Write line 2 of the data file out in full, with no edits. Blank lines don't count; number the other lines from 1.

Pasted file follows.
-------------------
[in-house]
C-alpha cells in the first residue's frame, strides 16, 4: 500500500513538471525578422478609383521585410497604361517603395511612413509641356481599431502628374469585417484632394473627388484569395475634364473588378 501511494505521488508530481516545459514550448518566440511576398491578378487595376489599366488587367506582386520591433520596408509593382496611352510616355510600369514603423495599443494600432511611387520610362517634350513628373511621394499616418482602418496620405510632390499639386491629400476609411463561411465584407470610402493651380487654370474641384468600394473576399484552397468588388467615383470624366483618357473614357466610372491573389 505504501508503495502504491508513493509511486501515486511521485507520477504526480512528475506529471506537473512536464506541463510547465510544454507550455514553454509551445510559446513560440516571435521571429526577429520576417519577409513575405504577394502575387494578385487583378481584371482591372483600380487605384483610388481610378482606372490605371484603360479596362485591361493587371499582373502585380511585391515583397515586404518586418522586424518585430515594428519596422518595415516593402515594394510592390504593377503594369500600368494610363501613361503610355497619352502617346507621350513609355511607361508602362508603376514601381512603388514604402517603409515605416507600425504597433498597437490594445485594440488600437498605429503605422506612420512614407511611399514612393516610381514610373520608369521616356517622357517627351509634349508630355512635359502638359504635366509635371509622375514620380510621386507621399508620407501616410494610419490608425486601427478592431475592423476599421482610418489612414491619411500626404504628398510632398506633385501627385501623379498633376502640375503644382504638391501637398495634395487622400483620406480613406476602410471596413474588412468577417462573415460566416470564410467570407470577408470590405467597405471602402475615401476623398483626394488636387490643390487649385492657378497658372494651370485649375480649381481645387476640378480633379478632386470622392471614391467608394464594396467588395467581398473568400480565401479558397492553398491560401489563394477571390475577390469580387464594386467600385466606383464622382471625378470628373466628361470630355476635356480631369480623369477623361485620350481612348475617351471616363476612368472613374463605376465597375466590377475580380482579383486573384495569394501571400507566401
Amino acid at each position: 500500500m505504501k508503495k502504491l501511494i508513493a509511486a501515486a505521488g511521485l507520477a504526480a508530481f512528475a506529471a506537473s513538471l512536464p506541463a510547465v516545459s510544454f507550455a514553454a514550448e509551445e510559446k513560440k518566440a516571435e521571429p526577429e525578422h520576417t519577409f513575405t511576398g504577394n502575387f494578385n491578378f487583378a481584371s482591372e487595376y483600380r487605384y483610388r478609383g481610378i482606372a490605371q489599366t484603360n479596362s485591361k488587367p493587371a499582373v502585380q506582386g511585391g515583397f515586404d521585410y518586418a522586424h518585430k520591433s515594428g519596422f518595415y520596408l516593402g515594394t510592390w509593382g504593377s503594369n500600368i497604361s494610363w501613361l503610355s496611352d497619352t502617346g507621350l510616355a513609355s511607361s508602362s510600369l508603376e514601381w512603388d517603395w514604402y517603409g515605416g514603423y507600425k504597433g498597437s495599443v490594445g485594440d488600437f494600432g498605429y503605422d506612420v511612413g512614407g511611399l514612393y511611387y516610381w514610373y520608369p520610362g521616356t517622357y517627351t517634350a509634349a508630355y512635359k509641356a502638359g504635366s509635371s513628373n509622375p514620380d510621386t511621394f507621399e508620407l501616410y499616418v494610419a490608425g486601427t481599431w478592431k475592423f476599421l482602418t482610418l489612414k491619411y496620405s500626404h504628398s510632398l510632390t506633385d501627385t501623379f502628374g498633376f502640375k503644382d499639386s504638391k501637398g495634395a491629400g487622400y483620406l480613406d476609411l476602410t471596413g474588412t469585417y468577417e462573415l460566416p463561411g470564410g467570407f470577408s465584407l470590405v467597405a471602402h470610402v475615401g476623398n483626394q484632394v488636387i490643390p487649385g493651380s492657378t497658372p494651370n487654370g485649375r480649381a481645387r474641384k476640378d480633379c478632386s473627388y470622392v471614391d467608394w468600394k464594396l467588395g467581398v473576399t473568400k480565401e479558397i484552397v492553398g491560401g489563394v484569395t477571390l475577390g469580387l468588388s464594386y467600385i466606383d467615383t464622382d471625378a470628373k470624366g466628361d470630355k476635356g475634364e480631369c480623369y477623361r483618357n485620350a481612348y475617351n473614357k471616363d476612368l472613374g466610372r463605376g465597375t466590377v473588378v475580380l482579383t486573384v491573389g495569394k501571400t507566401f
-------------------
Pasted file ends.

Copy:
C-alpha cells in the first residue's frame, strides 16, 4: 500500500513538471525578422478609383521585410497604361517603395511612413509641356481599431502628374469585417484632394473627388484569395475634364473588378 501511494505521488508530481516545459514550448518566440511576398491578378487595376489599366488587367506582386520591433520596408509593382496611352510616355510600369514603423495599443494600432511611387520610362517634350513628373511621394499616418482602418496620405510632390499639386491629400476609411463561411465584407470610402493651380487654370474641384468600394473576399484552397468588388467615383470624366483618357473614357466610372491573389 505504501508503495502504491508513493509511486501515486511521485507520477504526480512528475506529471506537473512536464506541463510547465510544454507550455514553454509551445510559446513560440516571435521571429526577429520576417519577409513575405504577394502575387494578385487583378481584371482591372483600380487605384483610388481610378482606372490605371484603360479596362485591361493587371499582373502585380511585391515583397515586404518586418522586424518585430515594428519596422518595415516593402515594394510592390504593377503594369500600368494610363501613361503610355497619352502617346507621350513609355511607361508602362508603376514601381512603388514604402517603409515605416507600425504597433498597437490594445485594440488600437498605429503605422506612420512614407511611399514612393516610381514610373520608369521616356517622357517627351509634349508630355512635359502638359504635366509635371509622375514620380510621386507621399508620407501616410494610419490608425486601427478592431475592423476599421482610418489612414491619411500626404504628398510632398506633385501627385501623379498633376502640375503644382504638391501637398495634395487622400483620406480613406476602410471596413474588412468577417462573415460566416470564410467570407470577408470590405467597405471602402475615401476623398483626394488636387490643390487649385492657378497658372494651370485649375480649381481645387476640378480633379478632386470622392471614391467608394464594396467588395467581398473568400480565401479558397492553398491560401489563394477571390475577390469580387464594386467600385466606383464622382471625378470628373466628361470630355476635356480631369480623369477623361485620350481612348475617351471616363476612368472613374463605376465597375466590377475580380482579383486573384495569394501571400507566401